.” Journal of Political Economy 122 (2): 319-368.Abstract
We use the colonial organization of chieftaincy in Sierra Leone to study the effect of constraints on chiefs' power on economic outcomes, citizens' attitudes and social capital. A chief must come from one of the ruling families originally recognized by British colonial authorities. Chiefs face fewer constraints and less political competition in chiefdoms with fewer ruling families. We show that places with fewer ruling families have significantly worse development outcomes today---in particular, lower rates of educational attainment, child health, non-agricultural employment and asset ownership. We present evidence that variation in the security of property rights in land is a significant mechanism. Paradoxically we also show that in chieftaincies with fewer ruling families the institutions of chiefs' authority are more highly respected among villagers, and measured social capital is higher. We argue that these results reflect the capture of civil society organizations by chiefs.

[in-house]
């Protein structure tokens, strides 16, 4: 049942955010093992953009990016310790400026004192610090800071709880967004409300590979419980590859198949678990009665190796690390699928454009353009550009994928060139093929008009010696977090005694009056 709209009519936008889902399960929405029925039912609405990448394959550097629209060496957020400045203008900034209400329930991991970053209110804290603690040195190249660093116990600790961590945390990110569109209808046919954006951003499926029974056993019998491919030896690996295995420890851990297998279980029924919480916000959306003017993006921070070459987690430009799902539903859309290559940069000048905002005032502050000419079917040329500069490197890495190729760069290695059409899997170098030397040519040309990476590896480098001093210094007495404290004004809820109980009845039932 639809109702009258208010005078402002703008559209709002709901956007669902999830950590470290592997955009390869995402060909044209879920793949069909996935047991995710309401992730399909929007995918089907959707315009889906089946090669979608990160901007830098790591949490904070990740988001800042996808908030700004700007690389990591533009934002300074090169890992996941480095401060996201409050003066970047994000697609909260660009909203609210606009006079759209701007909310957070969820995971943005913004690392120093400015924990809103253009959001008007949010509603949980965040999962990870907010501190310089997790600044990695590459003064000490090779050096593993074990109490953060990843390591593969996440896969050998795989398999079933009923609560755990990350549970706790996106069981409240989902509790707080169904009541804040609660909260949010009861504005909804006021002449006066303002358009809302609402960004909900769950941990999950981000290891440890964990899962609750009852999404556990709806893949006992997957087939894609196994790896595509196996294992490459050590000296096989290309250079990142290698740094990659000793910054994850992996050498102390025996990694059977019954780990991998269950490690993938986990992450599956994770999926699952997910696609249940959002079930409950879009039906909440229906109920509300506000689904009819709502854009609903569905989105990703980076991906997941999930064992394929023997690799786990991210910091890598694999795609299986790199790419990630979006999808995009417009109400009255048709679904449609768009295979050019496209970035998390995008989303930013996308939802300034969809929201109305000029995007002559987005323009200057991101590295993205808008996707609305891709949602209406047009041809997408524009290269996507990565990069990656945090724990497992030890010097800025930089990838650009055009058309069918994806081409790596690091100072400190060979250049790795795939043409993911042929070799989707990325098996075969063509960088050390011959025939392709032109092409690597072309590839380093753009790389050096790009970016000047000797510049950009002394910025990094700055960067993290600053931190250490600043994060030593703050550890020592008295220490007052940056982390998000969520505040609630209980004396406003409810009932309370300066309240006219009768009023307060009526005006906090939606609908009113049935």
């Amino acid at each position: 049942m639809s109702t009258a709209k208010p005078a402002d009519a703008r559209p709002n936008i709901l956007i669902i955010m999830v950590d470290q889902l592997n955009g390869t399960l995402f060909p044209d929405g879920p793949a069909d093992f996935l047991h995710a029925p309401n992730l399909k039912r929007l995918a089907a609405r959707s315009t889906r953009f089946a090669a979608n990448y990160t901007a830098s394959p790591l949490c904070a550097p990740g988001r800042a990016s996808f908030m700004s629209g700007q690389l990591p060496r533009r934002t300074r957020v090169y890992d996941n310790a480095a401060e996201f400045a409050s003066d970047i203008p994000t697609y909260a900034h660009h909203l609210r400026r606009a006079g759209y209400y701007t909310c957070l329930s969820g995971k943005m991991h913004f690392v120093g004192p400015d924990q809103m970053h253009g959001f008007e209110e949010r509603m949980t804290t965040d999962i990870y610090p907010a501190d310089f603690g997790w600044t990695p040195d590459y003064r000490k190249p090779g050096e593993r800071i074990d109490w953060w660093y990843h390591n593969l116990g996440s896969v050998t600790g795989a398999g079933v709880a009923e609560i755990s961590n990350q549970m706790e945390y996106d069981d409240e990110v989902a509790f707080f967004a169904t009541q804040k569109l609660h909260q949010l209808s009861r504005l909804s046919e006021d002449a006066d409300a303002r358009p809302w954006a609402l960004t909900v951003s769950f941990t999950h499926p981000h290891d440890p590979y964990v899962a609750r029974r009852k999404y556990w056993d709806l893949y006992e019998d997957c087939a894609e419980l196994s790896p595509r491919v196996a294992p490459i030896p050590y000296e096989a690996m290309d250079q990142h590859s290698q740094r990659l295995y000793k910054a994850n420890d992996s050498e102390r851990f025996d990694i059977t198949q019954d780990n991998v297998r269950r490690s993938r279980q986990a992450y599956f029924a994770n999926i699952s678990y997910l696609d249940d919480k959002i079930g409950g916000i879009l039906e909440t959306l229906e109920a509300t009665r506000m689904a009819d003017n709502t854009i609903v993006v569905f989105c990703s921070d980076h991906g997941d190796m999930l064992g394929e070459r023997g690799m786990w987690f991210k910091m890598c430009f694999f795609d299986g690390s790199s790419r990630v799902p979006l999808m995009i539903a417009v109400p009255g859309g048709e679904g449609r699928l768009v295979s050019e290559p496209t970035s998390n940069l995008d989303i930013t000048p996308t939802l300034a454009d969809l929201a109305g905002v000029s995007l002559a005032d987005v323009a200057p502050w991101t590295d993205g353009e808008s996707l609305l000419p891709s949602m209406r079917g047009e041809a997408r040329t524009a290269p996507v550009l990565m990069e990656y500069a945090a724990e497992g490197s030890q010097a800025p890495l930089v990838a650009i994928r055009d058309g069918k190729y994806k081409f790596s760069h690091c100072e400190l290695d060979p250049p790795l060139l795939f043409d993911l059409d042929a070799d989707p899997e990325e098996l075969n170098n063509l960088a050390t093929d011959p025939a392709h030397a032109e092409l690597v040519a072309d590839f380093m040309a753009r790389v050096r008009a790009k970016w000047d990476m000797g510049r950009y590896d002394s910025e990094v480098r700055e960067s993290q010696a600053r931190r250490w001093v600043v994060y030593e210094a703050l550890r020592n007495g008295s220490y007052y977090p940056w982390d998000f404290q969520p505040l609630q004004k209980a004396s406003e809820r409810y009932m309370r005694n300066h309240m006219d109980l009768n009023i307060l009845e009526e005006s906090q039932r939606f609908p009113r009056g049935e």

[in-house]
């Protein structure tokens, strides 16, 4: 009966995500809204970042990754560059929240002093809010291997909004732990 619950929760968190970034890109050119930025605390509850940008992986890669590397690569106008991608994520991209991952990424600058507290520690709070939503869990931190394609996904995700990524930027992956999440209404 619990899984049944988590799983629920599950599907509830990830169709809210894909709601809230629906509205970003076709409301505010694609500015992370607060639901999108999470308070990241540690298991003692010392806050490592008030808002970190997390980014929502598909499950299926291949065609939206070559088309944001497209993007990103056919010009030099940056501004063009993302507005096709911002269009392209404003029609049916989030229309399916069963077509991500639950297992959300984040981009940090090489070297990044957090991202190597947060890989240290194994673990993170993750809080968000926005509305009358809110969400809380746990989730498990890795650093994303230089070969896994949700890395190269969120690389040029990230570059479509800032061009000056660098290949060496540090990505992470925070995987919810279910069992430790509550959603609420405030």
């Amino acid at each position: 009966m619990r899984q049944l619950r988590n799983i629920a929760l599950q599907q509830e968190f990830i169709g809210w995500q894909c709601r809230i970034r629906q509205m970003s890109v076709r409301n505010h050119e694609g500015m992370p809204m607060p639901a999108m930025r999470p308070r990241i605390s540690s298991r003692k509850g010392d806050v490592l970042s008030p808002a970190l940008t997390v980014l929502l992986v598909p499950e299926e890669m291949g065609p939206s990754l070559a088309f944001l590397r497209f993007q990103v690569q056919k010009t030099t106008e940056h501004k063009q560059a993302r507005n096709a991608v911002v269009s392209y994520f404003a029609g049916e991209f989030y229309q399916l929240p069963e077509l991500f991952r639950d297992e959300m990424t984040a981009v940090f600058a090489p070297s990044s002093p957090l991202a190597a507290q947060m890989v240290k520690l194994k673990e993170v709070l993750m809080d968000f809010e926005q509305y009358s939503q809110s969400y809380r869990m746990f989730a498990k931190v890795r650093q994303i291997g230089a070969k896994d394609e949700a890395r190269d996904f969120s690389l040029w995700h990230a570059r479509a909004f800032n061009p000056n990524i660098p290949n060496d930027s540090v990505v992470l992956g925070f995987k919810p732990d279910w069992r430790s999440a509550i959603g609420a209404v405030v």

In this note we show how a considerably simpler model than the one in our original JDE 2006 paper generates all the same results. We also acknowledge an error in the specification of a utility function in our previous paper.